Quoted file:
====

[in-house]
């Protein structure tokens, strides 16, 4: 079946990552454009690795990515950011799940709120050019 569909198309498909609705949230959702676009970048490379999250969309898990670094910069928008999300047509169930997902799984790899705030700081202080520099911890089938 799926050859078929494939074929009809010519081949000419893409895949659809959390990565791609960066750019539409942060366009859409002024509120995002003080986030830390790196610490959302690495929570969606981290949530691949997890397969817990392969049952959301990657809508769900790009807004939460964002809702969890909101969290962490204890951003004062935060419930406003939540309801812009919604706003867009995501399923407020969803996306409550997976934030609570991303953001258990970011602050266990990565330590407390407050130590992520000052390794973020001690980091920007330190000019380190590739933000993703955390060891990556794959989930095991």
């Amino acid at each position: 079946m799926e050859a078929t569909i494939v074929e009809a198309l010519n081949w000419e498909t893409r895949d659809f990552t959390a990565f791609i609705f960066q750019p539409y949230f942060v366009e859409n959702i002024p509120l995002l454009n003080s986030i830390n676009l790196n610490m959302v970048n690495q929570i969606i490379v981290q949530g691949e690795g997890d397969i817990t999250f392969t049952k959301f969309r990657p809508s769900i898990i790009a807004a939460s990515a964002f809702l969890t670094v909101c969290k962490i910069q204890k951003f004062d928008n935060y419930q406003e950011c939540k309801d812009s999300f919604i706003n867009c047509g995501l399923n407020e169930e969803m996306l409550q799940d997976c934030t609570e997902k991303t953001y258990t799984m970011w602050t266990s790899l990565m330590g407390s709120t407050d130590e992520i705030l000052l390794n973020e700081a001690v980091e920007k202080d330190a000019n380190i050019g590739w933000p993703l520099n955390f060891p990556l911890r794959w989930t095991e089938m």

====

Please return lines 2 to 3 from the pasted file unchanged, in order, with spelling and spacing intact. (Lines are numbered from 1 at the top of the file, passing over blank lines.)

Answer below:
């Protein structure tokens, strides 16, 4: 079946990552454009690795990515950011799940709120050019 569909198309498909609705949230959702676009970048490379999250969309898990670094910069928008999300047509169930997902799984790899705030700081202080520099911890089938 799926050859078929494939074929009809010519081949000419893409895949659809959390990565791609960066750019539409942060366009859409002024509120995002003080986030830390790196610490959302690495929570969606981290949530691949997890397969817990392969049952959301990657809508769900790009807004939460964002809702969890909101969290962490204890951003004062935060419930406003939540309801812009919604706003867009995501399923407020969803996306409550997976934030609570991303953001258990970011602050266990990565330590407390407050130590992520000052390794973020001690980091920007330190000019380190590739933000993703955390060891990556794959989930095991």
């Amino acid at each position: 079946m799926e050859a078929t569909i494939v074929e009809a198309l010519n081949w000419e498909t893409r895949d659809f990552t959390a990565f791609i609705f960066q750019p539409y949230f942060v366009e859409n959702i002024p509120l995002l454009n003080s986030i830390n676009l790196n610490m959302v970048n690495q929570i969606i490379v981290q949530g691949e690795g997890d397969i817990t999250f392969t049952k959301f969309r990657p809508s769900i898990i790009a807004a939460s990515a964002f809702l969890t670094v909101c969290k962490i910069q204890k951003f004062d928008n935060y419930q406003e950011c939540k309801d812009s999300f919604i706003n867009c047509g995501l399923n407020e169930e969803m996306l409550q799940d997976c934030t609570e997902k991303t953001y258990t799984m970011w602050t266990s790899l990565m330590g407390s709120t407050d130590e992520i705030l000052l390794n973020e700081a001690v980091e920007k202080d330190a000019n380190i050019g590739w933000p993703l520099n955390f060891p990556l911890r794959w989930t095991e089938m």